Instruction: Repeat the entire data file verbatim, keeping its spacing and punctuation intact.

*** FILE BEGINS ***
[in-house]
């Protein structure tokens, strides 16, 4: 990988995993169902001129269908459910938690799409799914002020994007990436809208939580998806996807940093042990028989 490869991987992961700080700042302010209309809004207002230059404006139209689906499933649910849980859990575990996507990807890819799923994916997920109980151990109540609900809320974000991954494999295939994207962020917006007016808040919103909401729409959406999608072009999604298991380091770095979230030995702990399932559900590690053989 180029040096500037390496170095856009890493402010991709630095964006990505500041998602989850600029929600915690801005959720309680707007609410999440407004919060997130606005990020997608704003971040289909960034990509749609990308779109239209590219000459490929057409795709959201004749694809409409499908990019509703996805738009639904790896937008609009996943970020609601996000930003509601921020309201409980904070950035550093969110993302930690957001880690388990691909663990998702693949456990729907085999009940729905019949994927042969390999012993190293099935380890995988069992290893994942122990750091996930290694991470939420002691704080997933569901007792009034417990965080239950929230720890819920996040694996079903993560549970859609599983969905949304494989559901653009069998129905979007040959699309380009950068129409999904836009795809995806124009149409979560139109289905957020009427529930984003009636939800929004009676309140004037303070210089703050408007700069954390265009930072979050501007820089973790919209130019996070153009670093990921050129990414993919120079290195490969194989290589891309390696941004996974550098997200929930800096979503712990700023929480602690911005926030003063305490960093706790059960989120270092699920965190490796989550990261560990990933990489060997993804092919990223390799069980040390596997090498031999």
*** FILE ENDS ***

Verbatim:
[in-house]
């Protein structure tokens, strides 16, 4: 990988995993169902001129269908459910938690799409799914002020994007990436809208939580998806996807940093042990028989 490869991987992961700080700042302010209309809004207002230059404006139209689906499933649910849980859990575990996507990807890819799923994916997920109980151990109540609900809320974000991954494999295939994207962020917006007016808040919103909401729409959406999608072009999604298991380091770095979230030995702990399932559900590690053989 180029040096500037390496170095856009890493402010991709630095964006990505500041998602989850600029929600915690801005959720309680707007609410999440407004919060997130606005990020997608704003971040289909960034990509749609990308779109239209590219000459490929057409795709959201004749694809409409499908990019509703996805738009639904790896937008609009996943970020609601996000930003509601921020309201409980904070950035550093969110993302930690957001880690388990691909663990998702693949456990729907085999009940729905019949994927042969390999012993190293099935380890995988069992290893994942122990750091996930290694991470939420002691704080997933569901007792009034417990965080239950929230720890819920996040694996079903993560549970859609599983969905949304494989559901653009069998129905979007040959699309380009950068129409999904836009795809995806124009149409979560139109289905957020009427529930984003009636939800929004009676309140004037303070210089703050408007700069954390265009930072979050501007820089973790919209130019996070153009670093990921050129990414993919120079290195490969194989290589891309390696941004996974550098997200929930800096979503712990700023929480602690911005926030003063305490960093706790059960989120270092699920965190490796989550990261560990990933990489060997993804092919990223390799069980040390596997090498031999």